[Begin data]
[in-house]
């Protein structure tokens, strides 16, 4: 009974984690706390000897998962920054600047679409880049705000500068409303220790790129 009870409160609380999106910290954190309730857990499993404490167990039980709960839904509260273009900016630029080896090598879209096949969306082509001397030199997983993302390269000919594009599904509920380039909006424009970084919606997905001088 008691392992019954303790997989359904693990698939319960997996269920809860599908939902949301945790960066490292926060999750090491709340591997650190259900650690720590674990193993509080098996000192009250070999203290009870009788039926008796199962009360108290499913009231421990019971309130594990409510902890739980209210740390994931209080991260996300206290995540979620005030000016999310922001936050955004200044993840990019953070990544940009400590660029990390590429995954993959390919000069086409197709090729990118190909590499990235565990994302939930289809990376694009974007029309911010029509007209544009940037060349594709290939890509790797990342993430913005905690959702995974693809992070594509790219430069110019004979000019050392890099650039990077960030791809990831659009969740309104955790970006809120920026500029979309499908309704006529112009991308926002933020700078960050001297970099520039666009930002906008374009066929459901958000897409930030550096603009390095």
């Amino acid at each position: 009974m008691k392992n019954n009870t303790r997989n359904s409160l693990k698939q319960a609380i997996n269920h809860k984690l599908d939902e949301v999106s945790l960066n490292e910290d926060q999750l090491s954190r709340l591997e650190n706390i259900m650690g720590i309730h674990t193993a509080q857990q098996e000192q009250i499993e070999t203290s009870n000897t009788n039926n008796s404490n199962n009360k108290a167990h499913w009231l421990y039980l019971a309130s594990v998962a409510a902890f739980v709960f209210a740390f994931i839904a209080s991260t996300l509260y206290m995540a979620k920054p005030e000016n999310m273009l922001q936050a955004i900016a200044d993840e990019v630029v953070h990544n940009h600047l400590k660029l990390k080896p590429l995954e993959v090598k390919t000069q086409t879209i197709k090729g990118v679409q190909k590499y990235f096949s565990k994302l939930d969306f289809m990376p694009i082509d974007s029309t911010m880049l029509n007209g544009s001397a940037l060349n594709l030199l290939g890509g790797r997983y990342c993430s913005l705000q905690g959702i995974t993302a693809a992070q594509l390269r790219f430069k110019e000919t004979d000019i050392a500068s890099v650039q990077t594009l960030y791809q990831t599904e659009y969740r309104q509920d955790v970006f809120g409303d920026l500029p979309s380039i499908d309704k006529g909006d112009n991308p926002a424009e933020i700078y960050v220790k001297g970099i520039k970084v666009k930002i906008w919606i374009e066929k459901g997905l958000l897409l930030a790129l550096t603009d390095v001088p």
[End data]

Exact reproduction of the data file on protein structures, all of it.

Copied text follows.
[in-house]
């Protein structure tokens, strides 16, 4: 009974984690706390000897998962920054600047679409880049705000500068409303220790790129 009870409160609380999106910290954190309730857990499993404490167990039980709960839904509260273009900016630029080896090598879209096949969306082509001397030199997983993302390269000919594009599904509920380039909006424009970084919606997905001088 008691392992019954303790997989359904693990698939319960997996269920809860599908939902949301945790960066490292926060999750090491709340591997650190259900650690720590674990193993509080098996000192009250070999203290009870009788039926008796199962009360108290499913009231421990019971309130594990409510902890739980209210740390994931209080991260996300206290995540979620005030000016999310922001936050955004200044993840990019953070990544940009400590660029990390590429995954993959390919000069086409197709090729990118190909590499990235565990994302939930289809990376694009974007029309911010029509007209544009940037060349594709290939890509790797990342993430913005905690959702995974693809992070594509790219430069110019004979000019050392890099650039990077960030791809990831659009969740309104955790970006809120920026500029979309499908309704006529112009991308926002933020700078960050001297970099520039666009930002906008374009066929459901958000897409930030550096603009390095």
């Amino acid at each position: 009974m008691k392992n019954n009870t303790r997989n359904s409160l693990k698939q319960a609380i997996n269920h809860k984690l599908d939902e949301v999106s945790l960066n490292e910290d926060q999750l090491s954190r709340l591997e650190n706390i259900m650690g720590i309730h674990t193993a509080q857990q098996e000192q009250i499993e070999t203290s009870n000897t009788n039926n008796s404490n199962n009360k108290a167990h499913w009231l421990y039980l019971a309130s594990v998962a409510a902890f739980v709960f209210a740390f994931i839904a209080s991260t996300l509260y206290m995540a979620k920054p005030e000016n999310m273009l922001q936050a955004i900016a200044d993840e990019v630029v953070h990544n940009h600047l400590k660029l990390k080896p590429l995954e993959v090598k390919t000069q086409t879209i197709k090729g990118v679409q190909k590499y990235f096949s565990k994302l939930d969306f289809m990376p694009i082509d974007s029309t911010m880049l029509n007209g544009s001397a940037l060349n594709l030199l290939g890509g790797r997983y990342c993430s913005l705000q905690g959702i995974t993302a693809a992070q594509l390269r790219f430069k110019e000919t004979d000019i050392a500068s890099v650039q990077t594009l960030y791809q990831t599904e659009y969740r309104q509920d955790v970006f809120g409303d920026l500029p979309s380039i499908d309704k006529g909006d112009n991308p926002a424009e933020i700078y960050v220790k001297g970099i520039k970084v666009k930002i906008w919606i374009e066929k459901g997905l958000l897409l930030a790129l550096t603009d390095v001088p």